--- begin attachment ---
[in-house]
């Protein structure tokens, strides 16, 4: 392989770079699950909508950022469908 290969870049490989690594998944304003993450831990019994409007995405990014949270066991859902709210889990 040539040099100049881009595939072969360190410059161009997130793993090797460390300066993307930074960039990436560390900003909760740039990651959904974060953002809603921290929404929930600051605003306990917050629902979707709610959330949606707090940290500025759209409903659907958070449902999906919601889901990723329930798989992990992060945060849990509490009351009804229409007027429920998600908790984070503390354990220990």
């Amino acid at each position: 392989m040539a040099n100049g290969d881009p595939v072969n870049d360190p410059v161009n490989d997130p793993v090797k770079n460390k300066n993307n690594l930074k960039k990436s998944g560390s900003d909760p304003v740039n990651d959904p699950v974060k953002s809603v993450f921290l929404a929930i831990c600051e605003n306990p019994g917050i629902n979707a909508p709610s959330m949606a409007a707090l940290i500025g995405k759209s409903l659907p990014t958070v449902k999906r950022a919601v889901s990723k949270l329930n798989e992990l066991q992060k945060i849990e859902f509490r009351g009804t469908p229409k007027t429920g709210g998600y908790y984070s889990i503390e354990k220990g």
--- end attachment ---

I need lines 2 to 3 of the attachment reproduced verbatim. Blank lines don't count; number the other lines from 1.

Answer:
């Protein structure tokens, strides 16, 4: 392989770079699950909508950022469908 290969870049490989690594998944304003993450831990019994409007995405990014949270066991859902709210889990 040539040099100049881009595939072969360190410059161009997130793993090797460390300066993307930074960039990436560390900003909760740039990651959904974060953002809603921290929404929930600051605003306990917050629902979707709610959330949606707090940290500025759209409903659907958070449902999906919601889901990723329930798989992990992060945060849990509490009351009804229409007027429920998600908790984070503390354990220990």
């Amino acid at each position: 392989m040539a040099n100049g290969d881009p595939v072969n870049d360190p410059v161009n490989d997130p793993v090797k770079n460390k300066n993307n690594l930074k960039k990436s998944g560390s900003d909760p304003v740039n990651d959904p699950v974060k953002s809603v993450f921290l929404a929930i831990c600051e605003n306990p019994g917050i629902n979707a909508p709610s959330m949606a409007a707090l940290i500025g995405k759209s409903l659907p990014t958070v449902k999906r950022a919601v889901s990723k949270l329930n798989e992990l066991q992060k945060i849990e859902f509490r009351g009804t469908p229409k007027t429920g709210g998600y908790y984070s889990i503390e354990k220990g």